There are many facts that justify the use of Engin Isin’s categories. Above all, migrant struggles in contemporary Italy enacted an unexpected rupture of the established political patterns, through acts of self-identification, self-organization and self-representation. Almost nobody in the country was ready to face tumults against everyday racist violence, Mafia oppression or over-exploitation. When the migrant general strike was announced, following the example of ‘A day without immigrants’ organized in the United States and in France, only a few believed that it could be possible.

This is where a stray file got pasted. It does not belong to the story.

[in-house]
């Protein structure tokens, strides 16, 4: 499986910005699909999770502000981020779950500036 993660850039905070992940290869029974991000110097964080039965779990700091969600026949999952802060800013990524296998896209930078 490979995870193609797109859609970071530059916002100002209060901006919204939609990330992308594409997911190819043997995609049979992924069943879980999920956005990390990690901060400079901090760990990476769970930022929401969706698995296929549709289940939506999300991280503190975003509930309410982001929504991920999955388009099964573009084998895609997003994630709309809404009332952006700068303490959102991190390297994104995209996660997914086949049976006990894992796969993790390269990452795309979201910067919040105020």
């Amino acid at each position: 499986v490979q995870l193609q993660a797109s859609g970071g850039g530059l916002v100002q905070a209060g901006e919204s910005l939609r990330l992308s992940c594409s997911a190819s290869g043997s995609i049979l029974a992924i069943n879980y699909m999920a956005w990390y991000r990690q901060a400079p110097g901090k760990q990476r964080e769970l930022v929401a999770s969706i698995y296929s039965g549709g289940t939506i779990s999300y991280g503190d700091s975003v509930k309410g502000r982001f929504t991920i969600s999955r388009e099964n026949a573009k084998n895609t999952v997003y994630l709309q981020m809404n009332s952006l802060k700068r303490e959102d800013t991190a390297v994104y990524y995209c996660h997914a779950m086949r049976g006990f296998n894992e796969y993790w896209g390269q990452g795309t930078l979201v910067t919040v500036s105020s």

Nobody had ever had the idea of a campaign or a strike denouncing systematic irregularities in the rural labour market, before migrants themselves launched it in Nardò, with the support of two solidarity and anti-racist organizations that hosted a camp there during the watermelon and tomato harvests. No migrant had ever dared to carry out such radical political acts as occupying a construction crane in the centre of a city like Brescia, denouncing frauds during the amnesty or claiming ‘the right to stay for everyone’. It was unexpected that people living under the constant threat of being fired, attacked, over-exploited, criminalized or deported, could claim fundamental rights as workers and as human beings. They enacted new political sites for struggle: not only in global cities, such as Milan, but also in small towns and in the countryside. In their stand, migrants rejected the paternalistic approaches of trade unions, NGOs and political parties that saw them as unable to act autonomously, because of their subaltern condition and their poor cultural and political resources.